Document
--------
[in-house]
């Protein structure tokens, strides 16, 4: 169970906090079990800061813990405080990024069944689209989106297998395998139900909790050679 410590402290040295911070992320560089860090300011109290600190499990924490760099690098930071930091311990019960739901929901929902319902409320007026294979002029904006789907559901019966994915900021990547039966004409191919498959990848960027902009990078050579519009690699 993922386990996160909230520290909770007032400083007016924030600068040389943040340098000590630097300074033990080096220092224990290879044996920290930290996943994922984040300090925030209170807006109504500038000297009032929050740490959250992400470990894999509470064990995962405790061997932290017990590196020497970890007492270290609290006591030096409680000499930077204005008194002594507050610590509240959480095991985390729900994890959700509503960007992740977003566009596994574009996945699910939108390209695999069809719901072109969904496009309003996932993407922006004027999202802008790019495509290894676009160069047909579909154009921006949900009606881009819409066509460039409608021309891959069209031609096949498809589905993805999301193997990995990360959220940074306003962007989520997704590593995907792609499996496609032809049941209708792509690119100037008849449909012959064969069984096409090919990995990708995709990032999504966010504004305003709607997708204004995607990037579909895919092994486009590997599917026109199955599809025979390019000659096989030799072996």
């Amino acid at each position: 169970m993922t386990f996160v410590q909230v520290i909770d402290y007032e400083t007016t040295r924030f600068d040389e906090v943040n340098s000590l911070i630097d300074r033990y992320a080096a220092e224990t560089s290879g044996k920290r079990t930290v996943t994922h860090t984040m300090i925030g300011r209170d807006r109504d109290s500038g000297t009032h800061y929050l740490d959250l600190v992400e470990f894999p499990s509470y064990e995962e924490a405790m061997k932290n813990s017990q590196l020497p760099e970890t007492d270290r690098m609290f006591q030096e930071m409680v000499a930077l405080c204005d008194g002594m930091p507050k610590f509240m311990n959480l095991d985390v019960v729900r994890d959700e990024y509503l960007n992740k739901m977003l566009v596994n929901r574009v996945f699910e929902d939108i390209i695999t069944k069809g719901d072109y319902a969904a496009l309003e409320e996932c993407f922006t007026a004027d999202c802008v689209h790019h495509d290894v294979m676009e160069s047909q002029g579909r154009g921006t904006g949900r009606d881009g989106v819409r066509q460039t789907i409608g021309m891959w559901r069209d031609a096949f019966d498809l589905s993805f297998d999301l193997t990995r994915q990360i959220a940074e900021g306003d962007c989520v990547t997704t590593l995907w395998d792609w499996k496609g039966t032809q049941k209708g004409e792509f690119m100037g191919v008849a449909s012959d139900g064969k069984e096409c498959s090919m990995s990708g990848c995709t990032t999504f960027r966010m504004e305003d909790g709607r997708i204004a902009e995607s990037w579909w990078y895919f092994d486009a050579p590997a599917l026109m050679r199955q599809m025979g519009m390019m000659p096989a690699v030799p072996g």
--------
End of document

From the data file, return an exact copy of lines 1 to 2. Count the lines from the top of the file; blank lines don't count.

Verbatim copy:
[in-house]
């Protein structure tokens, strides 16, 4: 169970906090079990800061813990405080990024069944689209989106297998395998139900909790050679 410590402290040295911070992320560089860090300011109290600190499990924490760099690098930071930091311990019960739901929901929902319902409320007026294979002029904006789907559901019966994915900021990547039966004409191919498959990848960027902009990078050579519009690699 993922386990996160909230520290909770007032400083007016924030600068040389943040340098000590630097300074033990080096220092224990290879044996920290930290996943994922984040300090925030209170807006109504500038000297009032929050740490959250992400470990894999509470064990995962405790061997932290017990590196020497970890007492270290609290006591030096409680000499930077204005008194002594507050610590509240959480095991985390729900994890959700509503960007992740977003566009596994574009996945699910939108390209695999069809719901072109969904496009309003996932993407922006004027999202802008790019495509290894676009160069047909579909154009921006949900009606881009819409066509460039409608021309891959069209031609096949498809589905993805999301193997990995990360959220940074306003962007989520997704590593995907792609499996496609032809049941209708792509690119100037008849449909012959064969069984096409090919990995990708995709990032999504966010504004305003709607997708204004995607990037579909895919092994486009590997599917026109199955599809025979390019000659096989030799072996």